First of all, this was not just some nosy reporter finding out about one incident of sexual assault that went unreported. This was not just a media witch hunt, even if the media did run with the scandalous story. This was an independent law firm doing an in-depth investigation into years of Title IX violations, many of which seem to have involved the football program. Since Briles is the head of said football program, he is the one who is held accountable for how his team is disciplined. And in this case, it has become clear that his team was not disciplined well at all.

Second, how is a failure to properly implement Title IX for years an issue that can be blown out of proportion? Victims of sexual assault go through so many different types of pain and agony, all of which are made worse when justice does not prevail. Is their pain less important than football? Is ignoring their well-being and not taking steps to prevent future violent incidents against women something that can truly ever be blown out of proportion? If one of your friends were a victim, would you be able to say the same thing? Would you tell your friend that the coach’s firing for standing by while his player got away with assaulting her was due to things being blown out of proportion?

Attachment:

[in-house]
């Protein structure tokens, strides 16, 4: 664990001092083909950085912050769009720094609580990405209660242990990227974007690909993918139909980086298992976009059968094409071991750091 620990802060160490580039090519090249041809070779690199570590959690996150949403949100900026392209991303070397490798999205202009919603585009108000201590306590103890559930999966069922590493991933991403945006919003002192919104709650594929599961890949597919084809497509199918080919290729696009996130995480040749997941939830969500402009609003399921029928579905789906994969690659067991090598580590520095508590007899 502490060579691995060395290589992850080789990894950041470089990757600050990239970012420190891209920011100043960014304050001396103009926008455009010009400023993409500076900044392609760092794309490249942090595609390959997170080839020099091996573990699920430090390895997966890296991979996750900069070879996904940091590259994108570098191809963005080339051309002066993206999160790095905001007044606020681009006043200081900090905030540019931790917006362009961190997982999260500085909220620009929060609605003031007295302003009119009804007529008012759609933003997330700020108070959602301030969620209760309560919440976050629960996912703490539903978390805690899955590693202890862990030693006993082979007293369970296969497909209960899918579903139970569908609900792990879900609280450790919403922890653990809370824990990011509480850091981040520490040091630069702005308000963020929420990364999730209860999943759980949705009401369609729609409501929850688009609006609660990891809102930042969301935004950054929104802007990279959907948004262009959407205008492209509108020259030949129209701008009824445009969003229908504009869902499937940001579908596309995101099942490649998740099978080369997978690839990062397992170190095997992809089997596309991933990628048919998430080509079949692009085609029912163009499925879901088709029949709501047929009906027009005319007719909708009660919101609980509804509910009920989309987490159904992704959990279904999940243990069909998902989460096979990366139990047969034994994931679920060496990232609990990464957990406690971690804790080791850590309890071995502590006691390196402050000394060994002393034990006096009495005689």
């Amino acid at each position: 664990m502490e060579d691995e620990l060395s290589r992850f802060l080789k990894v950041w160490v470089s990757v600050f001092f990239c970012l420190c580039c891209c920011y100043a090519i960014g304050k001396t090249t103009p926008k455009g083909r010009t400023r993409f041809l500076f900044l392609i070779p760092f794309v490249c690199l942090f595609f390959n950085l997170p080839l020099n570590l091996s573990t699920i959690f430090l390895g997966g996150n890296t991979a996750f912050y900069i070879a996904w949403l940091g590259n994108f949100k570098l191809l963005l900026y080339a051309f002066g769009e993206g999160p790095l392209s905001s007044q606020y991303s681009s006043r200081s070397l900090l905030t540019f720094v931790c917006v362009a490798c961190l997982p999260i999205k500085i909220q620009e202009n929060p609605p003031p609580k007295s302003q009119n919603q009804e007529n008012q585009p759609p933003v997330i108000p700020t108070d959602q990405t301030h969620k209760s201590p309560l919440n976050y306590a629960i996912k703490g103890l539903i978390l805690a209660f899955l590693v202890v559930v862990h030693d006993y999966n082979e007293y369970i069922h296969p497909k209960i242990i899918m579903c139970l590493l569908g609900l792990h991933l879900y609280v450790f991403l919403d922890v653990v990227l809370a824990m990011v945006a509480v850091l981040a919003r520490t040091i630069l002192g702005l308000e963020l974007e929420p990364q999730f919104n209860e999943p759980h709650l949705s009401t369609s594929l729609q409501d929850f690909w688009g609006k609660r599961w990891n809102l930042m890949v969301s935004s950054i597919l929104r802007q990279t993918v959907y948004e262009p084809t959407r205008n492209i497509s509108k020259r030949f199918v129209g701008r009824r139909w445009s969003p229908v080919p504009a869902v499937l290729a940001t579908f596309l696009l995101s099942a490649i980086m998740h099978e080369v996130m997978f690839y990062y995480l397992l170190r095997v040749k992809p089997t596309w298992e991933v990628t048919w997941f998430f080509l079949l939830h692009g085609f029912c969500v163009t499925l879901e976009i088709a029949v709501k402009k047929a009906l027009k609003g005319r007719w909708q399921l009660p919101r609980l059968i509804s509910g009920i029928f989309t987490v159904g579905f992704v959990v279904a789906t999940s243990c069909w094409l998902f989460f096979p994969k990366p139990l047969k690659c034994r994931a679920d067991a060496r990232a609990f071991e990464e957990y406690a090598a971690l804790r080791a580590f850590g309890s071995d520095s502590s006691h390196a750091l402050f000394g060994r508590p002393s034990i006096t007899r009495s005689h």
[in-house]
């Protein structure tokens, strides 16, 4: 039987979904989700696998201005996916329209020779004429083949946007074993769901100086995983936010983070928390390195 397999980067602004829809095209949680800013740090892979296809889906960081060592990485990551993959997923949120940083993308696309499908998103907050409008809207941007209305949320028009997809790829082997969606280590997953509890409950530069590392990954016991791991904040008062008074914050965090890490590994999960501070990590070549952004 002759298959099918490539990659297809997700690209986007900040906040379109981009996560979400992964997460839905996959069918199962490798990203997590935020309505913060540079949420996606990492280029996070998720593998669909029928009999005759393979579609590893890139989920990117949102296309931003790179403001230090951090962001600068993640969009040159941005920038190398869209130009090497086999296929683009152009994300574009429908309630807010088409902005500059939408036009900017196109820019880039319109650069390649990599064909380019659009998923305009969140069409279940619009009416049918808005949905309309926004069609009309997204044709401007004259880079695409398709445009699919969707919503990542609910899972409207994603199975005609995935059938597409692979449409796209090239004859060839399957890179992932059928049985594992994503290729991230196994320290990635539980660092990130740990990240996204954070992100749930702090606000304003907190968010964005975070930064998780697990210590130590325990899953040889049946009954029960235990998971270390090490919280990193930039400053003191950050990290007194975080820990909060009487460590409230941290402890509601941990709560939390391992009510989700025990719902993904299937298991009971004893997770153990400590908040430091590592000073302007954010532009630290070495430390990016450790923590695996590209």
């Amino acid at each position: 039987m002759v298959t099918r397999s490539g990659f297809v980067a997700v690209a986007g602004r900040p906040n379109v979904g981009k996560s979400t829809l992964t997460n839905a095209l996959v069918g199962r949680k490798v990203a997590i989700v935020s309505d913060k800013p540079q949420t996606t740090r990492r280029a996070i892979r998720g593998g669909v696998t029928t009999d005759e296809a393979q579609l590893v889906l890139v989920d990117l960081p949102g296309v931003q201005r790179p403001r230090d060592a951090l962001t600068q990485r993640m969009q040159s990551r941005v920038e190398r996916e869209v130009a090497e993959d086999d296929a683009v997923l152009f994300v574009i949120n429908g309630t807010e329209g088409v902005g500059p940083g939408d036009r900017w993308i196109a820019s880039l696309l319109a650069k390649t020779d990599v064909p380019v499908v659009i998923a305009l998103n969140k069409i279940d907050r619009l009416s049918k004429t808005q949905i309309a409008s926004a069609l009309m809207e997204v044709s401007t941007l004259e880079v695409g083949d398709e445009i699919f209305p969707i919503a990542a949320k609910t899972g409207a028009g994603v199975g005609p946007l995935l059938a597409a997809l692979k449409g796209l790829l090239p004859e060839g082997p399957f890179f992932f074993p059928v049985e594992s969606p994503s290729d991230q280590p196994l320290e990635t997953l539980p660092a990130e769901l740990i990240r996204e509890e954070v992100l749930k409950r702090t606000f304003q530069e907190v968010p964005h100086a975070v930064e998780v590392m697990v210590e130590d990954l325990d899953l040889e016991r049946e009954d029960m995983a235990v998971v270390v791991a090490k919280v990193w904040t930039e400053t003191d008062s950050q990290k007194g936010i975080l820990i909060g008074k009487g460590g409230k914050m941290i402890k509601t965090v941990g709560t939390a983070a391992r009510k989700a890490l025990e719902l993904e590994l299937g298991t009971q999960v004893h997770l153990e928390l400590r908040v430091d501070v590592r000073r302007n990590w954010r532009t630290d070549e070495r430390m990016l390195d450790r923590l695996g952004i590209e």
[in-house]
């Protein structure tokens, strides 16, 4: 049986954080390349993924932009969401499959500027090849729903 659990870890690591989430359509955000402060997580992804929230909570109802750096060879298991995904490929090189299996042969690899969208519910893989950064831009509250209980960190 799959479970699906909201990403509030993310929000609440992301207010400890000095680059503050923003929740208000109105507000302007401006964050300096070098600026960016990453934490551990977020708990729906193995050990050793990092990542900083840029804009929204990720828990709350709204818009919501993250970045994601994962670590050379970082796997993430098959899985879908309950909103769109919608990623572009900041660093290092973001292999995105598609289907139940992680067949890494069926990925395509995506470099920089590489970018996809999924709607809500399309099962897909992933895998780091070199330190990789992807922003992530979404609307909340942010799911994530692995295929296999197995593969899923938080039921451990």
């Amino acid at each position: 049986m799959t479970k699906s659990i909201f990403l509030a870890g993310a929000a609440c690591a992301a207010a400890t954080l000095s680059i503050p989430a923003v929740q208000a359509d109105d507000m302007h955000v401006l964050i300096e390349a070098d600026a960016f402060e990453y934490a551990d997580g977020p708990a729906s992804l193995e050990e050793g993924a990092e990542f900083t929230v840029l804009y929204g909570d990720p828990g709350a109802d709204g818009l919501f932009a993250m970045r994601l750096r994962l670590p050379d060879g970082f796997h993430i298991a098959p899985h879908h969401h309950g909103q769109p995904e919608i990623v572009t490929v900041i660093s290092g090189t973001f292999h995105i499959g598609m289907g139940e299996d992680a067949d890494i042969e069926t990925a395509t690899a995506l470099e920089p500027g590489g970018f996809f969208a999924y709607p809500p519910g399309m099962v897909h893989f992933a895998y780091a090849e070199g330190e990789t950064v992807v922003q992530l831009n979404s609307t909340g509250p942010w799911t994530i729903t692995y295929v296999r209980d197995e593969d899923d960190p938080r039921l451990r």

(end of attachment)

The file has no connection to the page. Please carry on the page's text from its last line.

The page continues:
Third, Lebby talks about how her father resurrected the program and alludes to this fact as being a reason to fight to keep him. I get it, Briles has been a blessing for the football program as far as success on the field goes. But, does that success on Saturdays even matter when you’re failing the women of the Baylor community? When you’re allowing young men to avoid facing the consequences of violent (illegal) actions, are you truly winning? Where are the football fans who are fathers of daughters that attend classes at Baylor? Those are the kinds of people that should realize his success on the field couldn’t possibly outweigh the safety of the women on campus.